The evidence suggests that the saga writers in the east of Iceland in general made little use of Landnámabók as a source.  Similarly, there is little evidence that the compilers of Landnámabók used the sagas that have come down to us in books (leaving aside the connection between Brand-Krossa þáttr and Droplaugarsona saga by way of some unknown written source). The written sagas contain several instances where characters, often nobly born chieftains whom we know about from other sources, are introduced into the action without formal details of their identity or background, or where events are referred to in passing on the apparent assumption that the audience will possess sufficient prior knowledge to interpret the reference. Examples of this include the battle in Böðvarsdalur; the ‘brothers from Búastaðir,’ whom the writer of Vápnfirðinga saga seems to assume will be familiar to his audience as the sons of Glíru-Halli; and the background to Skegg-Broddi’s insinuations against the chieftains in Ǫlkofra þáttr. Thus, meaning in the sagas is often dependent on the audience’s familiarity with the narrative tradition, i.e. there is an assumption that audiences will be able to fill in gaps in the written texts through their own orally derived knowledge of characters and events.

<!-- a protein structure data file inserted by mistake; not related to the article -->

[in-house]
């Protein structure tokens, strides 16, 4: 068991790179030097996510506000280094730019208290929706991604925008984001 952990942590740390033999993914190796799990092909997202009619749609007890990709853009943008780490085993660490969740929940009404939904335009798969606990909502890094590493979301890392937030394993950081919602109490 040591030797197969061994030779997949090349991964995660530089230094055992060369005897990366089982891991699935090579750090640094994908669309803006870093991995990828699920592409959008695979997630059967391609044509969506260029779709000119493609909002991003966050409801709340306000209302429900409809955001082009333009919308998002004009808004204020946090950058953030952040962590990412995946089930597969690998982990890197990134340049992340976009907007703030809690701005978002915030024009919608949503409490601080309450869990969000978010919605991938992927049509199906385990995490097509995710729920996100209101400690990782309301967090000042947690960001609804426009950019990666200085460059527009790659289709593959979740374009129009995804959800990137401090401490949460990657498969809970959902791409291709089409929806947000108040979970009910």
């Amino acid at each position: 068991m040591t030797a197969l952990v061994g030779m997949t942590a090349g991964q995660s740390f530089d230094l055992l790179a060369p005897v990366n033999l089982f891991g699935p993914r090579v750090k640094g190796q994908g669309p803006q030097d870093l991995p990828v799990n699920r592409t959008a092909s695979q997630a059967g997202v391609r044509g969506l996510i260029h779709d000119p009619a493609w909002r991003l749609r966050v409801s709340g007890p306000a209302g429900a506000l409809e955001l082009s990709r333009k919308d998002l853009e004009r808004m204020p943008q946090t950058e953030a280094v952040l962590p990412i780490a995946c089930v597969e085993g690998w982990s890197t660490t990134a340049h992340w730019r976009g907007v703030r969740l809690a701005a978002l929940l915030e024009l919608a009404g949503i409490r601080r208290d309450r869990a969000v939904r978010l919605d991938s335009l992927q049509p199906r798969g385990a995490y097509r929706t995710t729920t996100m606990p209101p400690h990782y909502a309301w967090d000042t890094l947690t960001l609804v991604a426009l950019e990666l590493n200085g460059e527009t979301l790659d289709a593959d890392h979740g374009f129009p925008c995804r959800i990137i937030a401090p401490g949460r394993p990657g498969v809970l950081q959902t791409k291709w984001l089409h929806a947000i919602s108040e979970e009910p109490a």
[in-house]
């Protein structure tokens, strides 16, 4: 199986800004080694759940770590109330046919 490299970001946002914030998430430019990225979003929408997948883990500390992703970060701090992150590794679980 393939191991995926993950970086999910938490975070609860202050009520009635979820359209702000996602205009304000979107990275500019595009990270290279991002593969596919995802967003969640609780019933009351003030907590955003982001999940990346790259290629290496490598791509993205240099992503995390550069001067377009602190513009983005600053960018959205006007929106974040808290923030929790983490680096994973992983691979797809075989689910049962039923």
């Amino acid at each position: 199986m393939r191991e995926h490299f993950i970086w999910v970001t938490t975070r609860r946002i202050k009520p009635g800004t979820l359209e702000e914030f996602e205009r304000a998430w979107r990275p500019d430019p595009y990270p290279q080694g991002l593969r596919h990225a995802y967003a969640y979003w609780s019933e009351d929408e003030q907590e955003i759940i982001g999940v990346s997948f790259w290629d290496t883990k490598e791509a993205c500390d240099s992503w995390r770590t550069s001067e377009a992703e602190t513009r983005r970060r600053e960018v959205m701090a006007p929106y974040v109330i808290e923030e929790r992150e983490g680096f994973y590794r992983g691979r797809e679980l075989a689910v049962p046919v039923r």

In this respect Fljótsdœla saga stands out from the other sagas considered here. Here, on almost all occasions, we find spelled out in full matters that often seem to be taken for granted in the other texts and are consistently provided with all relevant details of family connections and external circumstances. This narrative technique differentiates Fljótsdœla saga starkly from most other sagas of Icelanders and brings it much closer to modern forms of literature in which, to a much greater extent than in the sagas, meaning exists and is constructed within the written text alone. A possible explanation for this special status of Fljótsdœla saga is that it was written for an audience that was not as familiar with the story material as the original audiences of the other sagas; see, for instance, its explanatory note on the distance swum by Gunnarr Þiðrandabani across the bay at Njarðvík, whether this is in terms of places around Eyjafjörður in the north or not. However, the text also provides clear evidence that the story material it covers was still fully current in the minds of informed people at the time when it was written. The writer of Fljótsdœla saga can hardly have been alone in his knowledge and interpretation of the events he describes, but he seems to have recognized that he was writing for people whose knowledge might not have been as good as his own, possibly people in some other part of the country. But there is no particular reason to believe, as has often been argued, that he ‘authored’ his saga, working it up from pre-existing written sources, since although most of the events he describes are paralleled in other sagas there is no evidence in the diction that any of his material comes from any writings that we still know today.